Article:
Research that Reaches Out: The Youngblood Project

Peter+Givens%2C+a+Pleasant+Hill+Native%2C+shows+off+the+vegetables+grown+in+his+garden.+

Peter Givens, a Pleasant Hill Native, shows off the vegetables grown in his garden.

Hanin Menchew, Contributing Writer

As a senior English literature major, I am well aware that my field of study is not widely considered to be useful by many outside of the discipline. It would not surprise me if the English Literature department was well near the bottom of the list of candidates expected to tackle Mercer’s “Research that Reaches Out” initiative. I have to admit that even I was surprised when Dr. Davis announced to our civil rights literature class that we would be taking part in the initiative. He explained to us his general vision for the project: We would read and thoroughly discuss the novel “Youngblood” by John Oliver Killens, a black author who grew up in Macon in the 1920s and 1930s. Following our reading, we would do research on the Macon that Killens grew up in and attempt to piece together as much of the factual background of the novel as we could. We would then create a website that situated the fictional events in the novel within the context of Killens’ Macon. This was Dr. Davis’ general vision; the rest he left up to us.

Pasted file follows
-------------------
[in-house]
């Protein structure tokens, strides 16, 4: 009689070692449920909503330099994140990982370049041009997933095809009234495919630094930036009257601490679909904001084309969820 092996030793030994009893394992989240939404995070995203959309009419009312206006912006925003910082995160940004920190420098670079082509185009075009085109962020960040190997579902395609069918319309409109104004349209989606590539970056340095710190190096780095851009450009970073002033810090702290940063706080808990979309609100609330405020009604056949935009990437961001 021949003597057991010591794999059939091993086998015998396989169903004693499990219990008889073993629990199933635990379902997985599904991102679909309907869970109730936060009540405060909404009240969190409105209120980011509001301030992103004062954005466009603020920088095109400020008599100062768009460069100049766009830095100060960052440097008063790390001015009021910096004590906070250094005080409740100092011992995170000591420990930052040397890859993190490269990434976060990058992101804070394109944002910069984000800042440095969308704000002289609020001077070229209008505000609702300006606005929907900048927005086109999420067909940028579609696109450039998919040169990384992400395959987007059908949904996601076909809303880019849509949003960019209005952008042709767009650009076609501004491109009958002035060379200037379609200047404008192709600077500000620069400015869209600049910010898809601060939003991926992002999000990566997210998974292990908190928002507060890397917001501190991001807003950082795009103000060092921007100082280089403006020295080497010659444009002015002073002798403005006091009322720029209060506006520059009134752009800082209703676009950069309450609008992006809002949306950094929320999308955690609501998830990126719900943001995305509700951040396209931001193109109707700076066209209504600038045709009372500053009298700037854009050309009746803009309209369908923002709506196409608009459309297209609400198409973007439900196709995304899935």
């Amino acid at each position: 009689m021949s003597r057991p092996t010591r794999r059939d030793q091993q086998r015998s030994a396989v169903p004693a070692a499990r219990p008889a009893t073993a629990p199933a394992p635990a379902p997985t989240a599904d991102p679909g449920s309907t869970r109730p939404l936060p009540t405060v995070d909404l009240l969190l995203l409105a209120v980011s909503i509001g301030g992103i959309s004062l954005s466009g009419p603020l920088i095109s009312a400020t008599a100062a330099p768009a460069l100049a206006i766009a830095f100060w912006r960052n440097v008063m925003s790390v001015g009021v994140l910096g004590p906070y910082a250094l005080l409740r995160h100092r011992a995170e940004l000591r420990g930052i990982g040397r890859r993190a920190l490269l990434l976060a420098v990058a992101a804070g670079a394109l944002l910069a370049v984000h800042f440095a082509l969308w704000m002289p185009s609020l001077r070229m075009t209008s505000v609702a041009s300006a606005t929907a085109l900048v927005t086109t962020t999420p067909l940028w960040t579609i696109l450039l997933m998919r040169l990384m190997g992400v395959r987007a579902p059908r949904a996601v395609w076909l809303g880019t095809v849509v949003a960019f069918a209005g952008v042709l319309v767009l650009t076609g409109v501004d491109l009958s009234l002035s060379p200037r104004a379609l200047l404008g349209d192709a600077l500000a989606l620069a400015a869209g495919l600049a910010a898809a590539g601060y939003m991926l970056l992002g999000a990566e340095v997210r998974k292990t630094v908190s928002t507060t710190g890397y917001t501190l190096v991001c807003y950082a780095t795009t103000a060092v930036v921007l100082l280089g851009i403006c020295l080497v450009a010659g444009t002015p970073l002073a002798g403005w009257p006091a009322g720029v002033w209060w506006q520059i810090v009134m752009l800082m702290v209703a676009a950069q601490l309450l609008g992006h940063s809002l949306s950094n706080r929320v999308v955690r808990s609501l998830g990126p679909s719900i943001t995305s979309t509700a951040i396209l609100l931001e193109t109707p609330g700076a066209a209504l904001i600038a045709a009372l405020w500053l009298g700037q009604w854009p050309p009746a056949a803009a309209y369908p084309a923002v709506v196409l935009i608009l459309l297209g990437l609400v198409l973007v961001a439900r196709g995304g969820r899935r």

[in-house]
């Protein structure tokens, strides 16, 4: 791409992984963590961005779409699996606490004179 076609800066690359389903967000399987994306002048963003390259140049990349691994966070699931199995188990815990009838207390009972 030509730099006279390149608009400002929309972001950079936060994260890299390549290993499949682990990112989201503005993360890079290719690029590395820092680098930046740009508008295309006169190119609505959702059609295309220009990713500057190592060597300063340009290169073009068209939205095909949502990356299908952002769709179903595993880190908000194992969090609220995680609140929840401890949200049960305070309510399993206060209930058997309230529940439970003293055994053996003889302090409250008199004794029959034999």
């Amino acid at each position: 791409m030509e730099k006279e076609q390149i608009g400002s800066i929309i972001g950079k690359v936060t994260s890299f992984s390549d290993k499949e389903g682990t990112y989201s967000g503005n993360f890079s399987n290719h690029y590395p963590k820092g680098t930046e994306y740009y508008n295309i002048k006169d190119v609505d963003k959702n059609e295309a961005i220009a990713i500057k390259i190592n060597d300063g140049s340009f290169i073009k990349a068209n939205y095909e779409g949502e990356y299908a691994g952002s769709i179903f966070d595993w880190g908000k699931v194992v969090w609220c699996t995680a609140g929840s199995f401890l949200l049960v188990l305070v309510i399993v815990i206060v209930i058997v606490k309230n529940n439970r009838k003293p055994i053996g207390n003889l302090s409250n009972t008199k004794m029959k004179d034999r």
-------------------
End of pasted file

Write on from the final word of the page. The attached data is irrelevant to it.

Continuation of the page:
We read the novel over a week or two and discussed major topics that would serve as pages on our site. I chose to research Macon’s economic history at the time that the novel was set, so my job consisted of work in the Washington Library archives as I attempted to piece together what the economic landscape would have looked like to members of Macon’s African American community during the Great Depression. However, even as I spent time digging through the archives, I had the privilege of watching other members of my class get out and really connect with the legacy of this novel in a very modern, real-world way.

One of my classmates was able to travel with Dr. Davis to Atlanta in order to interview men and women who helped civil rights organizations facilitate the African American vote in Macon at a time when it was legal, but still very dangerous, for minorities to vote. Another classmate took the initiative to attend a Neighborhood Association meeting at Pleasant Hill, the neighborhood that Killens grew up in, where she was able to interview residents about the trials living in the community during much more racially charged times.

In the end, what was meant to be a website that provided information about a little-known author and his work ended up becoming a collection of information on a community that, at the time, no one outside of that community was concerned with faithfully documenting because of rampant racism. Killens’ novel provided a bridge between a seemingly stagnant history and a living, breathing community right outside our classroom door. My hope is that this project will inspire others to reach back into the history of Macon and other cities and attempt to fill those gaps as faithfully as possible because the members of these communities and their descendents deserve to have their lives and histories honestly and thoroughly documented just as much as anyone else.   

Anyone interested in our project can view it at killensyoungblood.com.